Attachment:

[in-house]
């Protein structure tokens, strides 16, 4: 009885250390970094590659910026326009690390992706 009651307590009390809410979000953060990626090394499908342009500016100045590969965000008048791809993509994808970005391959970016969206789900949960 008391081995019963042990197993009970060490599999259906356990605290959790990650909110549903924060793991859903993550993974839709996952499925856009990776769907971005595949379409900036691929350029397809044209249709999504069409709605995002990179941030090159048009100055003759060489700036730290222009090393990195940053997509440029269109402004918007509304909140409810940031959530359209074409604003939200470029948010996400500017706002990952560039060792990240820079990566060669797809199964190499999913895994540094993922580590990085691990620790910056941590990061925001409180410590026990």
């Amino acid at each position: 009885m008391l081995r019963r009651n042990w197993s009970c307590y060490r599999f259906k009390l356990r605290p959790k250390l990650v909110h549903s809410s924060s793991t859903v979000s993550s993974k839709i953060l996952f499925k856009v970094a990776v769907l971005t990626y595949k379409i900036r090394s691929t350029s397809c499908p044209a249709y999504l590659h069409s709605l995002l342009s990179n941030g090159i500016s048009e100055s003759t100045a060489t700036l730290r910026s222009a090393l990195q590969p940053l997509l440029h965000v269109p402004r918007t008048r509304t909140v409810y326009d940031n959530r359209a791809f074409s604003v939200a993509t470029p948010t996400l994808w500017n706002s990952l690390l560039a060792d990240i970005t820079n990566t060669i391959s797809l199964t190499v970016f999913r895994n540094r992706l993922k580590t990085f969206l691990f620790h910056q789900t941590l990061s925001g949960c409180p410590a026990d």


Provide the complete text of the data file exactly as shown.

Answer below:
[in-house]
């Protein structure tokens, strides 16, 4: 009885250390970094590659910026326009690390992706 009651307590009390809410979000953060990626090394499908342009500016100045590969965000008048791809993509994808970005391959970016969206789900949960 008391081995019963042990197993009970060490599999259906356990605290959790990650909110549903924060793991859903993550993974839709996952499925856009990776769907971005595949379409900036691929350029397809044209249709999504069409709605995002990179941030090159048009100055003759060489700036730290222009090393990195940053997509440029269109402004918007509304909140409810940031959530359209074409604003939200470029948010996400500017706002990952560039060792990240820079990566060669797809199964190499999913895994540094993922580590990085691990620790910056941590990061925001409180410590026990």
């Amino acid at each position: 009885m008391l081995r019963r009651n042990w197993s009970c307590y060490r599999f259906k009390l356990r605290p959790k250390l990650v909110h549903s809410s924060s793991t859903v979000s993550s993974k839709i953060l996952f499925k856009v970094a990776v769907l971005t990626y595949k379409i900036r090394s691929t350029s397809c499908p044209a249709y999504l590659h069409s709605l995002l342009s990179n941030g090159i500016s048009e100055s003759t100045a060489t700036l730290r910026s222009a090393l990195q590969p940053l997509l440029h965000v269109p402004r918007t008048r509304t909140v409810y326009d940031n959530r359209a791809f074409s604003v939200a993509t470029p948010t996400l994808w500017n706002s990952l690390l560039a060792d990240i970005t820079n990566t060669i391959s797809l199964t190499v970016f999913r895994n540094r992706l993922k580590t990085f969206l691990f620790h910056q789900t941590l990061s925001g949960c409180p410590a026990d």